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Can an rx 5700 xt handle 4K?

I’ve been considering getting a 65 inch 4K tv (with 10 ms latency, let me know if that’s too much for pc gaming) that’s being sold at a very good price where I live. The problem with this is that my current system has an rx 5700 xt and ryzen 5 3600; will I be able to run games at a constant 60 fps? My graphics card is also overclockable so that should help with fps a little bit as well.
 

If I were to play games on a high preset with demanding settings such as shadows or volumetric fog on medium, should I be able to run games at a constant 60 fps? I’d like to hear from people that have an rx 5700 xt and play on 4K. How do games run generally for you?

 

Furthermore, I heard that amd has its own thing that’s similar to dlss where you can upscale 1440p to 4K. Does it work with all games or only supported titles?

 

Thank you.

 

 

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Depends on the game, but your average game should be able to reach 60FPS as long you're okay with medium or high settings, maybe with the resolution set to something like 1800p or lower in heavier games. AMD have no DLSS equivalent, the initial DLSS was just worse than a simple upscale with AMD sharpening filter, all you need to do is to create a custom resolution at 1800p or whatever you want(1440P probably doesn't need it) and choose it in the game, the GPU/TV will do the upscale depending on your settings to fit in the screen, if you want to use the sharpening filter, just look for it in the driver settings.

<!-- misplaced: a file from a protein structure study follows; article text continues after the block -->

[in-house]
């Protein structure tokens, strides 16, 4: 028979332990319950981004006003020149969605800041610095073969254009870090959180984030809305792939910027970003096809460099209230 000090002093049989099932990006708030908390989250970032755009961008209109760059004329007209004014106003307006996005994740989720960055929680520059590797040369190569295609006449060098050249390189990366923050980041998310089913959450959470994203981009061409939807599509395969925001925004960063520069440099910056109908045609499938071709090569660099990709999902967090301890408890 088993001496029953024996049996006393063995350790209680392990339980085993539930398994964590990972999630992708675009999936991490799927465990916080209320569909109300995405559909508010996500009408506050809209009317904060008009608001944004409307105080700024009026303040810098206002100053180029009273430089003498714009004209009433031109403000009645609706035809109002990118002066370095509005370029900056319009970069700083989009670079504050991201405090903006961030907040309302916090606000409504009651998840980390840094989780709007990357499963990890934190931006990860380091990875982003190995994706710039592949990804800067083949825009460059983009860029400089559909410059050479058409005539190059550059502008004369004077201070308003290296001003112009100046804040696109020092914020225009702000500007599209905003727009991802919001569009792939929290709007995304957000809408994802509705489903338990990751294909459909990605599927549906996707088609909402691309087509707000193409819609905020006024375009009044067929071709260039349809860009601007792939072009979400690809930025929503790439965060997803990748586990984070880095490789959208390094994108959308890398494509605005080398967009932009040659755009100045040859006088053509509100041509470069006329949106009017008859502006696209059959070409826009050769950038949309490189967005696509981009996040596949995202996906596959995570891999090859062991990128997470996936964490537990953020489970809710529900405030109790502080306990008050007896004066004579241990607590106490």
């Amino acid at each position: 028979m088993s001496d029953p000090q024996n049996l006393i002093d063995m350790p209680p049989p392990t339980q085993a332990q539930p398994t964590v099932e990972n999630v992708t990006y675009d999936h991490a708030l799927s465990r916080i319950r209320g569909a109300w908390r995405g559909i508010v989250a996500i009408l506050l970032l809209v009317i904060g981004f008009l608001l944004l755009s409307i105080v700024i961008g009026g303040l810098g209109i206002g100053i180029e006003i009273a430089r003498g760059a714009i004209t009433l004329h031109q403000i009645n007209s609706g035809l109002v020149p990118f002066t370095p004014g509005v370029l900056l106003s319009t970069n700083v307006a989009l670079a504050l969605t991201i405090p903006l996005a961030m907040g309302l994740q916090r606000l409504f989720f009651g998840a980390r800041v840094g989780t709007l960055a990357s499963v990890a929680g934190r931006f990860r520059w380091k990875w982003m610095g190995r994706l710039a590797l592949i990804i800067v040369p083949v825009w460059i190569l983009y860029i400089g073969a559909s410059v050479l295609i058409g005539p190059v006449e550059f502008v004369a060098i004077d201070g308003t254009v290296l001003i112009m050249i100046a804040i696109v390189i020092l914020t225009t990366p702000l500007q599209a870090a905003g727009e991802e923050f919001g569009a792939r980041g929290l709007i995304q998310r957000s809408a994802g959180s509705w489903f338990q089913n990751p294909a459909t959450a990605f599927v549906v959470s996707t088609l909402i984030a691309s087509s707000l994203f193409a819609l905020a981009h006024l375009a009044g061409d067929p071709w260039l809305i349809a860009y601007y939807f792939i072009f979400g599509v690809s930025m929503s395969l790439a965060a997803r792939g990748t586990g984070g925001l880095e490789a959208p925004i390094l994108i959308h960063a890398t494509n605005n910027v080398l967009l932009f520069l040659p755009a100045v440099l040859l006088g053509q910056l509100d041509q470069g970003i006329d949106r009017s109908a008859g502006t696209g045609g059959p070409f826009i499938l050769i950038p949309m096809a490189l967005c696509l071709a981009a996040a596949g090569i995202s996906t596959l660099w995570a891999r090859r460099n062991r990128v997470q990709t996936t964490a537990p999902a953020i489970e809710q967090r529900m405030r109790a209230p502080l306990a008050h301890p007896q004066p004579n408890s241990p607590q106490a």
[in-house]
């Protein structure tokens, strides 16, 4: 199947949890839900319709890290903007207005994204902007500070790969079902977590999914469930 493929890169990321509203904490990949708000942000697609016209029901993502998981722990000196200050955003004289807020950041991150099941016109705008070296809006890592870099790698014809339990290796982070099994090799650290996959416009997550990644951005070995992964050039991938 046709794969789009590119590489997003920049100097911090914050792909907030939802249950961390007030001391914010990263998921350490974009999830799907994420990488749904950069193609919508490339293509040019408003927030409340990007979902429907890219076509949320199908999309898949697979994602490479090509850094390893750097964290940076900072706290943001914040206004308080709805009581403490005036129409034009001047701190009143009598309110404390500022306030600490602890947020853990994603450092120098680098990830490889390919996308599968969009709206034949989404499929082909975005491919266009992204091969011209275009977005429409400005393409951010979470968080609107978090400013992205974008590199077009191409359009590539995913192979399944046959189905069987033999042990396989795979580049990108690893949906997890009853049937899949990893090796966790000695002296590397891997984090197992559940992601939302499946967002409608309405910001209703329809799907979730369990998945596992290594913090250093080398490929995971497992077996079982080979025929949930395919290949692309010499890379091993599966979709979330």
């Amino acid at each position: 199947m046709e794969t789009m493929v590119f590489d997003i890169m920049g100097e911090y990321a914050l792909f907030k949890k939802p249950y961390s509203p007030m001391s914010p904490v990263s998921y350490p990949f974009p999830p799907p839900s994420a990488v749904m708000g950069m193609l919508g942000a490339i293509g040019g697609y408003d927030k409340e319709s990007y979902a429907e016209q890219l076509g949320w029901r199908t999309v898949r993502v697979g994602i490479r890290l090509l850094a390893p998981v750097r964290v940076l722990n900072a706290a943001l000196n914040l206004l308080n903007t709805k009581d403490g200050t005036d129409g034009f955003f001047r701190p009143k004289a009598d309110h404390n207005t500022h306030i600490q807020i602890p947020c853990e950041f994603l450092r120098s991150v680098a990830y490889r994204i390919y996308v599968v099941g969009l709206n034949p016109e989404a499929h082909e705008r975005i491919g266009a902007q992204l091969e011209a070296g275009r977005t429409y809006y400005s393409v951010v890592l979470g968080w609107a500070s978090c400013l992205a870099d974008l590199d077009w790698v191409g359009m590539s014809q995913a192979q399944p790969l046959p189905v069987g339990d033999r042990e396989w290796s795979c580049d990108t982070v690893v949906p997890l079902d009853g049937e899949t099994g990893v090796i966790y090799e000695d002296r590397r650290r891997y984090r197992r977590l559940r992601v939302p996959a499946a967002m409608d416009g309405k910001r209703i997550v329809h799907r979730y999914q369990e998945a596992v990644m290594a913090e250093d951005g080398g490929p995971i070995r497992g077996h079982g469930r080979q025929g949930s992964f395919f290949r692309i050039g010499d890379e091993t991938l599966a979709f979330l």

From TPU, games are probably in the highest settings(without Hairworks, RTX and similar):

spacer.png

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18 minutes ago, KaitouX said:

Depends on the game, but your average game should be able to reach 60FPS as long you're okay with medium or high settings, maybe with the resolution set to something like 1800p or lower in heavier games. AMD have no DLSS equivalent, the initial DLSS was just worse than a simple upscale with AMD sharpening filter, all you need to do is to create a custom resolution at 1800p or whatever you want(1440P probably doesn't need it) and choose it in the game, the GPU/TV will do the upscale depending on your settings to fit in the screen, if you want to use the sharpening filter, just look for it in the driver settings.